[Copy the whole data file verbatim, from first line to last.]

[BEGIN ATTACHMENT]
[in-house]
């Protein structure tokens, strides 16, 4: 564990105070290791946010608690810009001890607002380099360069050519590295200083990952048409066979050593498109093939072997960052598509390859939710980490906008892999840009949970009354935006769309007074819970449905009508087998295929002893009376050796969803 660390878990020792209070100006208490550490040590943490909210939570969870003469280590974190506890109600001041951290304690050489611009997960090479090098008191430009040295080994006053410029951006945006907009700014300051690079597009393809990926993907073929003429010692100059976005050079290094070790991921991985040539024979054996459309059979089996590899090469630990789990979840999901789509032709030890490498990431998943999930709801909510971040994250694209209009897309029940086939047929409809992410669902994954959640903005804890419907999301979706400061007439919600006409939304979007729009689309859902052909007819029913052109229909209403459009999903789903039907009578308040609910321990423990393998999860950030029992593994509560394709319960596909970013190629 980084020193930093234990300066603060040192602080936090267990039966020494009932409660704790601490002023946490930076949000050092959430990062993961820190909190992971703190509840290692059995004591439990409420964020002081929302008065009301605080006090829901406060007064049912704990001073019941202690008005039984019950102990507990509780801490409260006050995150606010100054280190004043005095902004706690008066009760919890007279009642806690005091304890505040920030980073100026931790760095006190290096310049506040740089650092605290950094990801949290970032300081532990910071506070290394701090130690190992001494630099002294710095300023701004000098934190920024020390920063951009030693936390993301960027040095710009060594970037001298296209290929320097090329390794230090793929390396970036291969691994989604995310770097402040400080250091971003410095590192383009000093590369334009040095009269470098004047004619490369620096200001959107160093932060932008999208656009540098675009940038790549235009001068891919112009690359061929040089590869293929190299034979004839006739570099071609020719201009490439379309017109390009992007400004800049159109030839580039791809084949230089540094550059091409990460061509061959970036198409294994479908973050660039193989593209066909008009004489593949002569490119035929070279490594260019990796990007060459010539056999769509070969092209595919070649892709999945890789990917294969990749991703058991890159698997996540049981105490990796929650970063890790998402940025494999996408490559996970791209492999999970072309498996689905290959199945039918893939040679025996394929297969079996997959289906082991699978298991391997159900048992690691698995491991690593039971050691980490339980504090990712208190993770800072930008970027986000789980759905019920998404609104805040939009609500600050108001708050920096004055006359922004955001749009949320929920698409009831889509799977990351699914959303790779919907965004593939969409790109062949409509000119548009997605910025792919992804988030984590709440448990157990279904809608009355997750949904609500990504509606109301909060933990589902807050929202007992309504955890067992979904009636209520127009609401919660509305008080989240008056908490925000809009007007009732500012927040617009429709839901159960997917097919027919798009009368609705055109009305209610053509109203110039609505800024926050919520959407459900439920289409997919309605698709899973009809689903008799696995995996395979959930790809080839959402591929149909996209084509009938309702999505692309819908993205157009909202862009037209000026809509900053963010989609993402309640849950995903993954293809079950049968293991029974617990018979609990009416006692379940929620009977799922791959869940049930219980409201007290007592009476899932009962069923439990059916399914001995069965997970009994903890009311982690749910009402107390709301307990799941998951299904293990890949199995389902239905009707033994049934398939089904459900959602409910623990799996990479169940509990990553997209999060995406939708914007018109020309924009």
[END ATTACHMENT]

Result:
[in-house]
């Protein structure tokens, strides 16, 4: 564990105070290791946010608690810009001890607002380099360069050519590295200083990952048409066979050593498109093939072997960052598509390859939710980490906008892999840009949970009354935006769309007074819970449905009508087998295929002893009376050796969803 660390878990020792209070100006208490550490040590943490909210939570969870003469280590974190506890109600001041951290304690050489611009997960090479090098008191430009040295080994006053410029951006945006907009700014300051690079597009393809990926993907073929003429010692100059976005050079290094070790991921991985040539024979054996459309059979089996590899090469630990789990979840999901789509032709030890490498990431998943999930709801909510971040994250694209209009897309029940086939047929409809992410669902994954959640903005804890419907999301979706400061007439919600006409939304979007729009689309859902052909007819029913052109229909209403459009999903789903039907009578308040609910321990423990393998999860950030029992593994509560394709319960596909970013190629 980084020193930093234990300066603060040192602080936090267990039966020494009932409660704790601490002023946490930076949000050092959430990062993961820190909190992971703190509840290692059995004591439990409420964020002081929302008065009301605080006090829901406060007064049912704990001073019941202690008005039984019950102990507990509780801490409260006050995150606010100054280190004043005095902004706690008066009760919890007279009642806690005091304890505040920030980073100026931790760095006190290096310049506040740089650092605290950094990801949290970032300081532990910071506070290394701090130690190992001494630099002294710095300023701004000098934190920024020390920063951009030693936390993301960027040095710009060594970037001298296209290929320097090329390794230090793929390396970036291969691994989604995310770097402040400080250091971003410095590192383009000093590369334009040095009269470098004047004619490369620096200001959107160093932060932008999208656009540098675009940038790549235009001068891919112009690359061929040089590869293929190299034979004839006739570099071609020719201009490439379309017109390009992007400004800049159109030839580039791809084949230089540094550059091409990460061509061959970036198409294994479908973050660039193989593209066909008009004489593949002569490119035929070279490594260019990796990007060459010539056999769509070969092209595919070649892709999945890789990917294969990749991703058991890159698997996540049981105490990796929650970063890790998402940025494999996408490559996970791209492999999970072309498996689905290959199945039918893939040679025996394929297969079996997959289906082991699978298991391997159900048992690691698995491991690593039971050691980490339980504090990712208190993770800072930008970027986000789980759905019920998404609104805040939009609500600050108001708050920096004055006359922004955001749009949320929920698409009831889509799977990351699914959303790779919907965004593939969409790109062949409509000119548009997605910025792919992804988030984590709440448990157990279904809608009355997750949904609500990504509606109301909060933990589902807050929202007992309504955890067992979904009636209520127009609401919660509305008080989240008056908490925000809009007007009732500012927040617009429709839901159960997917097919027919798009009368609705055109009305209610053509109203110039609505800024926050919520959407459900439920289409997919309605698709899973009809689903008799696995995996395979959930790809080839959402591929149909996209084509009938309702999505692309819908993205157009909202862009037209000026809509900053963010989609993402309640849950995903993954293809079950049968293991029974617990018979609990009416006692379940929620009977799922791959869940049930219980409201007290007592009476899932009962069923439990059916399914001995069965997970009994903890009311982690749910009402107390709301307990799941998951299904293990890949199995389902239905009707033994049934398939089904459900959602409910623990799996990479169940509990990553997209999060995406939708914007018109020309924009």